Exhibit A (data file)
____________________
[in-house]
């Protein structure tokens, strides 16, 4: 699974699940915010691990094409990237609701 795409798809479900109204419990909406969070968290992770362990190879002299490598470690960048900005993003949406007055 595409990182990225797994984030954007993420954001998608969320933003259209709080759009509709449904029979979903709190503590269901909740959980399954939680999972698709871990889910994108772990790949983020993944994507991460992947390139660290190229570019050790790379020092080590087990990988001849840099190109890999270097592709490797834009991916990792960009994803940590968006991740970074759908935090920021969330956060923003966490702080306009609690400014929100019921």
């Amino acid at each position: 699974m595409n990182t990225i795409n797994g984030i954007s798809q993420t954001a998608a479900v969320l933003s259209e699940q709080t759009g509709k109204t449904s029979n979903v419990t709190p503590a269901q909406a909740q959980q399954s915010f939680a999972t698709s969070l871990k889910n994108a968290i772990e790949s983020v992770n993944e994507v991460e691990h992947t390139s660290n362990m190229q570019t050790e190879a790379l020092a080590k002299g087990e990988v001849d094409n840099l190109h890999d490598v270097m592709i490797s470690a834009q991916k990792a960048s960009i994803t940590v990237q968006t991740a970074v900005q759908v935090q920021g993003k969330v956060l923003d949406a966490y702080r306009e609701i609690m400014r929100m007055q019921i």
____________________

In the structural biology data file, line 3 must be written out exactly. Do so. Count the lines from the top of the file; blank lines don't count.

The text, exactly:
């Amino acid at each position: 699974m595409n990182t990225i795409n797994g984030i954007s798809q993420t954001a998608a479900v969320l933003s259209e699940q709080t759009g509709k109204t449904s029979n979903v419990t709190p503590a269901q909406a909740q959980q399954s915010f939680a999972t698709s969070l871990k889910n994108a968290i772990e790949s983020v992770n993944e994507v991460e691990h992947t390139s660290n362990m190229q570019t050790e190879a790379l020092a080590k002299g087990e990988v001849d094409n840099l190109h890999d490598v270097m592709i490797s470690a834009q991916k990792a960048s960009i994803t940590v990237q968006t991740a970074v900005q759908v935090q920021g993003k969330v956060l923003d949406a966490y702080r306009e609701i609690m400014r929100m007055q019921i």